Toward a New Bill of Human Rights

Eleanor Roosevelt with the Universal Declaration of Human Rights in 1949. Photograph Source: FDR Presidential Library & Museum – CC BY 2.0

When in the U.S. bicentennial year of 1976 radical historian William Appleman Williams offered a modest proposal to re-constitute the United States as a federation of regional commonwealths, he envisioned doing so in the context of a “new federalism.” I began to address this in my last post. Today I want to dig deeper into a critical aspect, common agreement on a framework of rights.

Williams proposed “a firm commitment to basic rights as a condition of membership in the federation. We can begin with the Bill of Rights and move on through other political, and social and economic foundations of a democratic socialist community.”[1]

There’s that scary word, to many at least. Socialism. Even buffered by “democratic,” it still raises images out of the Cold War, of repressive police states requiring gulags, and inefficient economies with lines for poorly made consumer goods. Having grown up in a conservative Roman Catholic family in the 1950s and ‘60s, I had it hammered into me. So I understand how people recoil from the word.

Many people, particularly younger folks who grew up after the Cold War, have no such problem.  In fact, among people 18-39 years old, hard hit by realities of raw capitalism from crippling debt and stagnating wages to unaffordable housing, socialism is actually now seen in almost as favorable a light as capitalism.  Politicians such as Bernie Sanders and AOC have made the term more acceptable. In my home base of Seattle, Councilmember Kshama Sawant and the movement she leads have given socialism a place in City Hall.

It will take ideas understood as socialist to pull us out of the multiple crises in which we are ever more deeply enmeshed. We cannot expect profit-oriented developers to build affordable housing when they can make much more money selling to the upscale. We need a social housing enterprise, much as Vienna has successfully modeled. We can expect the utility industry to discourage rooftop and community solar because it eats into their bottom lines.  We need much more community-owned renewable energy. A transportation industry focused on private vehicles may provide us with electric cars, and with our land use patterns we will need some. But we also need vastly expanded public transit, which is, after all a socialist enterprise. Those are just several of many possible examples.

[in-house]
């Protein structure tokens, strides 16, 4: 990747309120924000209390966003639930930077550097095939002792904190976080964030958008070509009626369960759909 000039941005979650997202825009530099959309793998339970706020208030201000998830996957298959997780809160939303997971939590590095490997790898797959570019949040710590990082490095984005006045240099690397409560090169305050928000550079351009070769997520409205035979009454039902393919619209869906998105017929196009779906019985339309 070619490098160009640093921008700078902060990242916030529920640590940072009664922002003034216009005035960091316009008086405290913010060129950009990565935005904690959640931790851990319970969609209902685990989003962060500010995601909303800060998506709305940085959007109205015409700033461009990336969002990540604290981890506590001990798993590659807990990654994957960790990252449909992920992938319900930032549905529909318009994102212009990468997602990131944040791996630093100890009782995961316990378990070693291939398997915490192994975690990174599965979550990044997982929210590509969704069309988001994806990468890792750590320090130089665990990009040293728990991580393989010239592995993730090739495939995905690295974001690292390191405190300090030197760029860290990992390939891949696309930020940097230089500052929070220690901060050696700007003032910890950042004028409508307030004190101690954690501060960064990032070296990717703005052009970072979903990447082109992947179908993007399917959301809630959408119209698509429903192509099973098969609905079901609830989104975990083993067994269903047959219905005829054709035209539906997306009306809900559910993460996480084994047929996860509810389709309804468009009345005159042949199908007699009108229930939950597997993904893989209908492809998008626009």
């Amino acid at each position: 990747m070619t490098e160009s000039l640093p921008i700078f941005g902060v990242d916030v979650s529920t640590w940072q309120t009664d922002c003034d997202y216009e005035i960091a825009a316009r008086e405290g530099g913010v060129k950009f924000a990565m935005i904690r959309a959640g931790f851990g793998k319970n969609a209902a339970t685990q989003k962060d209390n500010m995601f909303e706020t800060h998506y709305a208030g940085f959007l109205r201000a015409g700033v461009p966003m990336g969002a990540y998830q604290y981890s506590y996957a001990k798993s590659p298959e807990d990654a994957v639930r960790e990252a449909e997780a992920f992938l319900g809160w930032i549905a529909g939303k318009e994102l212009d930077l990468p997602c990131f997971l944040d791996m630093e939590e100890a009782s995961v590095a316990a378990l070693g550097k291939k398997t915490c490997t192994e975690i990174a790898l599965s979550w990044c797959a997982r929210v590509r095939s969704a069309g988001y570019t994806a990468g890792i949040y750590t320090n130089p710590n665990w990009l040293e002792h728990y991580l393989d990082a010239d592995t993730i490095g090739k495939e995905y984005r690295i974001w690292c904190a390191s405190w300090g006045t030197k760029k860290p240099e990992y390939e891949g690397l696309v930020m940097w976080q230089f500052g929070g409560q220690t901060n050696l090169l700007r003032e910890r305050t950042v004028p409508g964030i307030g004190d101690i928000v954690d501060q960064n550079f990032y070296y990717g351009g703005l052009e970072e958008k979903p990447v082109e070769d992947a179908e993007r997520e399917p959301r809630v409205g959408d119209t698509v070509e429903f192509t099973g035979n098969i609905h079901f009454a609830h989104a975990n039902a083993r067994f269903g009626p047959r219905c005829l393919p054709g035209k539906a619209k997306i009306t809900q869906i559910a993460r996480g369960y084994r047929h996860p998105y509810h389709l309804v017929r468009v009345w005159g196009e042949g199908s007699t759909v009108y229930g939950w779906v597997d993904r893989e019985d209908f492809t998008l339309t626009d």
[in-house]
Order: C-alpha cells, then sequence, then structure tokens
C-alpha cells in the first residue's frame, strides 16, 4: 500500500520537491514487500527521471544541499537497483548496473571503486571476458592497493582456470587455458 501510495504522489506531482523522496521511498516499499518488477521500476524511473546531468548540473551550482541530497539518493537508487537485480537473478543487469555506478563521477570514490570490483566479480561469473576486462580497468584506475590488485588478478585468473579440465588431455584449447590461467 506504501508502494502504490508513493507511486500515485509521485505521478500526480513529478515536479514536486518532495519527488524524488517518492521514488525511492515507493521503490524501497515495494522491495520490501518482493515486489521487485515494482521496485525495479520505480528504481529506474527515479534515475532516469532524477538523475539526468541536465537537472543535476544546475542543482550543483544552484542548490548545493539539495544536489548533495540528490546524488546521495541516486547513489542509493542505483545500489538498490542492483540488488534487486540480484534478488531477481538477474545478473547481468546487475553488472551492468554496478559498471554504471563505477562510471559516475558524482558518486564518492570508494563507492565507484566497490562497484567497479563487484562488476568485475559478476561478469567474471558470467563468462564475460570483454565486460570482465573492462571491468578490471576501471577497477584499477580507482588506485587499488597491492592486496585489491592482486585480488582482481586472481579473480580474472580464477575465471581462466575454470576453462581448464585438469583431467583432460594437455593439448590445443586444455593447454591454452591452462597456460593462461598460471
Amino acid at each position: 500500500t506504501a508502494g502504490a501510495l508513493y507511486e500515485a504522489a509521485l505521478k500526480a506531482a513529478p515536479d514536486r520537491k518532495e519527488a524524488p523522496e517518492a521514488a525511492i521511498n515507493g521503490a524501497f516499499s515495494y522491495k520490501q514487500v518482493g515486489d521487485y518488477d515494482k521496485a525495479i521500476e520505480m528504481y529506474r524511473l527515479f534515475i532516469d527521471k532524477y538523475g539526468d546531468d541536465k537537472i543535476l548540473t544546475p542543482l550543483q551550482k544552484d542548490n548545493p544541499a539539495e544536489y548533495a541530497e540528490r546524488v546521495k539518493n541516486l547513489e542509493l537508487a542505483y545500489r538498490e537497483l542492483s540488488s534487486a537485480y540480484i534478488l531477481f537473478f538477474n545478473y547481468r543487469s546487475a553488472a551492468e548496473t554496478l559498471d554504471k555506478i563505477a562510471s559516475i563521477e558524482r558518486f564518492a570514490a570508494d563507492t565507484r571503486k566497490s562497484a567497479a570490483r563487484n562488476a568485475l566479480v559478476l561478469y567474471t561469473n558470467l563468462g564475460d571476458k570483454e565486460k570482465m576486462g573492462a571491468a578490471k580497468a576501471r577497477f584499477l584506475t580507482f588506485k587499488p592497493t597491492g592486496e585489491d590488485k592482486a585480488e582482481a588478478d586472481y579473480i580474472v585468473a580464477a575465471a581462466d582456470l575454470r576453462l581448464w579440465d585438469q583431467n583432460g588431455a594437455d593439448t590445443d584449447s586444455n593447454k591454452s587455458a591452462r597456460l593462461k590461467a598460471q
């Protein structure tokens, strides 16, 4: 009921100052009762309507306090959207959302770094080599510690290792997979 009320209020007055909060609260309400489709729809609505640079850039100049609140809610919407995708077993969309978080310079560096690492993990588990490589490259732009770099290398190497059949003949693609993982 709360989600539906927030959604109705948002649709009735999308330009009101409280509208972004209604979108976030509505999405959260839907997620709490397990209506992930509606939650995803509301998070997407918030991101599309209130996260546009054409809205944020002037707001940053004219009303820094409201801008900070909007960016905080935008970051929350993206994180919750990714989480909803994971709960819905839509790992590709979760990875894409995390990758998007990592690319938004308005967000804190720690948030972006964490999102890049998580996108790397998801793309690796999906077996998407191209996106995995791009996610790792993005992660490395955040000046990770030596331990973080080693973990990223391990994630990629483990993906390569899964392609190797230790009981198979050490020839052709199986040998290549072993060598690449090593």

In fact, we live with many elements of socialism that were incorporated to buffer the effects of raw capitalism, elements that originated with socialist parties. The 1930s New Deal brought in Social Security and unemployment insurance. It was also characterized by large public works projects. These were meant to save capitalism from itself. FDR, every bit a capitalist, said, “It was this administration which saved the system of private profit and free enterprise after it had been dragged to the brink of ruin.”

As much as we live with forms of actual socialism, it is still a hard sell. As mentioned, it has been the subject of relentless McCarthyite demonization. People barely know what the word means. Like Christianity, it is one of those words that mean so many different things to different people, it is almost unusable. This is not to ask socialists to back down or cease to explain what it actually means. But for broader political organizing, it may be better to lead with a more basic set of principles deeply embedded in the U.S. political tradition. The expanded Bill of Rights envisioned by Williams is a good place to start, and some other words of Franklin Roosevelt offer an inspiration right out of our history.